Against Satanic Panics > Recent cases > Hosanna Church

The Hosanna Church in Ponchatoula, Louisiana:
A current full-blown alleged MVMO SRA case!

by Diane Vera

Copyright © 2006 by Diane Vera. All rights reserved.

In the 1980's and early 1990's, there was quite an epidemic of "Satanic" child sex abuse cases involving multiple alleged victims and multiple alleged perpetrators. Most of these cases involved daycare centers, but some did not. A few involved Pentecostal/charismatic churches.

There haven't been very many alleged multi-victim multi-offender (MVMO) "Satanic Ritual Abuse" (SRA) cases since the mid-1990's, thanks to the discrediting of the methods used in prosecuting most of these cases. (See my collection of links on The "Satanic Ritual Abuse" scare (and the larger child sex abuse panic) of the 1980's and early 1990's.) However, ye olde SRA scare is still far from completely dead.

There is now a full-fledged alleged MVMO SRA case which erupted as recently as 2005, and which has yet to go to trial. A large collection of news articles about it can be found on Rick Ross's site.

The case involves the Hosanna Church, a small Pentecostal/charismatic-type church in Ponchatoula, Louisiana. Judging by everything I've read about these folks, the Hosanna Church is indeed a "cult" in just about every unpleasant sense of that word. However, being a "cult" does not imply that they are guilty of raping babies, as they are accused of doing - without any medical evidence, apparently. And it certainly does not imply that they are "Satanists" or "occultists."

In the Hosanna Church SRA case, the Tangipahoa Parish Sheriff's Office (counties in Louisiana are called "parishes") "got the first whiff of trouble ... when a woman, Nicole Bernard, 36, called the Sheriff's Office from Ohio to say she had fled the town to save her child from sexual abuse," according to the New York Times article Sex Charges Follow a Church's Collapse by Rick Lyman, May 25, 2005. The New York Times article says the cops got this phone call "six weeks ago" and then had another phone conversation with her "two weekends ago" in which she finally "began to name names." So, apparently she first called them in mid-April, 2005, and then finally gave details in mid-May.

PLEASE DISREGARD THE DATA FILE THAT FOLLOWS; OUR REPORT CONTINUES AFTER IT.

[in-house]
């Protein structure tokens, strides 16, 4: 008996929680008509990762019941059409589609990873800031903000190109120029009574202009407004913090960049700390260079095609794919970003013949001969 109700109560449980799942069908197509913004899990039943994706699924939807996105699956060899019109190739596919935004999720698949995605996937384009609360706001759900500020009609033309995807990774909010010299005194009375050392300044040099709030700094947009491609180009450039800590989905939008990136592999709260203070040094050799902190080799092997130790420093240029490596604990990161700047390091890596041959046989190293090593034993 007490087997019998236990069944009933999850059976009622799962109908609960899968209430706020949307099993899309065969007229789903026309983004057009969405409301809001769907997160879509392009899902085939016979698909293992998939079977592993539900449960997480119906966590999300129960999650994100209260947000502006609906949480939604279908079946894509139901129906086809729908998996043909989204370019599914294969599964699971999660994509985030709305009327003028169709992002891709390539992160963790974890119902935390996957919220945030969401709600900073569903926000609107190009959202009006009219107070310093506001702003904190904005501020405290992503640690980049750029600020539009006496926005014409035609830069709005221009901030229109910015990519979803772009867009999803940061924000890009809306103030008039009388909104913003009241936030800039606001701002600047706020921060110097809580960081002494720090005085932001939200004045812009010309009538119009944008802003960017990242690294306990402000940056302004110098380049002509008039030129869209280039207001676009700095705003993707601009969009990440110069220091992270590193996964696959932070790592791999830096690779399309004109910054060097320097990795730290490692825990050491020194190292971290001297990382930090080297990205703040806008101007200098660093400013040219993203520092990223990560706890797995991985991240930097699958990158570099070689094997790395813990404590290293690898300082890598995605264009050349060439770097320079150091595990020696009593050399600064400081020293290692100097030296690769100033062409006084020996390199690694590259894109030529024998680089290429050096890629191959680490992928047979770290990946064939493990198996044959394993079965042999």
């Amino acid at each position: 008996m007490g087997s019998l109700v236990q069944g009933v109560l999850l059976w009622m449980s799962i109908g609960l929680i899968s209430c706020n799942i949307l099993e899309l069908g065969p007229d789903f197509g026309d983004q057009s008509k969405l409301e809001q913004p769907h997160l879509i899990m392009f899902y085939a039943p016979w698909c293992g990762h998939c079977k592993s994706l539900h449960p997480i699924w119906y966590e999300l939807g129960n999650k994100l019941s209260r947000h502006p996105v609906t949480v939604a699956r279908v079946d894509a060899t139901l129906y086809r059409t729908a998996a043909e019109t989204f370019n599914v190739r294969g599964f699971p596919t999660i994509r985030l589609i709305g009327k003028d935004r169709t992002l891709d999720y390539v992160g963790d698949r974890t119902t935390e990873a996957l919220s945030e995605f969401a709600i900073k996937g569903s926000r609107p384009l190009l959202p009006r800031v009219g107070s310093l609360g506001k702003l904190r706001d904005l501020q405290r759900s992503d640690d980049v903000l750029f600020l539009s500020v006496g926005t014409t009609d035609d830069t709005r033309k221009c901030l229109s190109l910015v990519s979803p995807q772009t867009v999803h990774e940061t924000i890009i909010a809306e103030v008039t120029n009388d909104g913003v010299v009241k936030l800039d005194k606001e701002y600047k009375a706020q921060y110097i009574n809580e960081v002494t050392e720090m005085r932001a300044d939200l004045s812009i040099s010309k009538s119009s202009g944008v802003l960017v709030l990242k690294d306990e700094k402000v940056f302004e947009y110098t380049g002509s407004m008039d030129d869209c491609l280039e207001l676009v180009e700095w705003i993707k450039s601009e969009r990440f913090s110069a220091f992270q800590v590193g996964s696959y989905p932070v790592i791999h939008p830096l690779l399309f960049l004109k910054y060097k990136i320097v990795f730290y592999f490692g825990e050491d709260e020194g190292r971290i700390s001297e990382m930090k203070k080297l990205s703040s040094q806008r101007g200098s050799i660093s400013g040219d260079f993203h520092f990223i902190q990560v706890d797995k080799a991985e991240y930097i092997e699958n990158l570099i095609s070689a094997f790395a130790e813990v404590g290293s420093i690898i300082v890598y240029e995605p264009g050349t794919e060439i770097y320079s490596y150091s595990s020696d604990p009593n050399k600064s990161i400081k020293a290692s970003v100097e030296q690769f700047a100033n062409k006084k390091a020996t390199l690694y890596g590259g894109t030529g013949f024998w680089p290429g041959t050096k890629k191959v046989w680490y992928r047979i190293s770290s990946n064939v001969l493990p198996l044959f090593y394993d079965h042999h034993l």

According to another news story, Local Tip Leads To Church Abuse Case, World Now (apparently an Ohio newspaper?), May 21, 2005, "Nicole Bernard, the youth minister's estranged wife, called police from a house in Blacklick, Ohio saying her child had been abused at Hosanna. Deputies said she contended that in counseling sessions, the child spoke about abuse at the hands of Lamonica and others."

Big questions here: What kind of "counseling sessions," and by whom? This must have been a counselor in or near Ponchatoula, Louisiana, since Nicole Bernard says she left town because of what the children said in these counseling sessions. Was the counselor a member of the Hosanna Church? What methods did the counselor use, and what were the counselor's professional qualifications? Is there reason to believe that the counselor may have been hypervigilant about child sexual abuse and asked suggestive leading questions, as did all too many counselors back in the 1980's? None of the news articles I've read about the case so far have contained answers to any of these questions.

Now for the really weird part. According to the May 25, 2005 New York Times article:

The next day [after the phone call in which Nicole Bernard "began to name names"], the younger Louis Lamonica walked into the sheriff's office in neighboring Livingston Parish, where he lives, and proceeded to describe all manner of sexual offenses.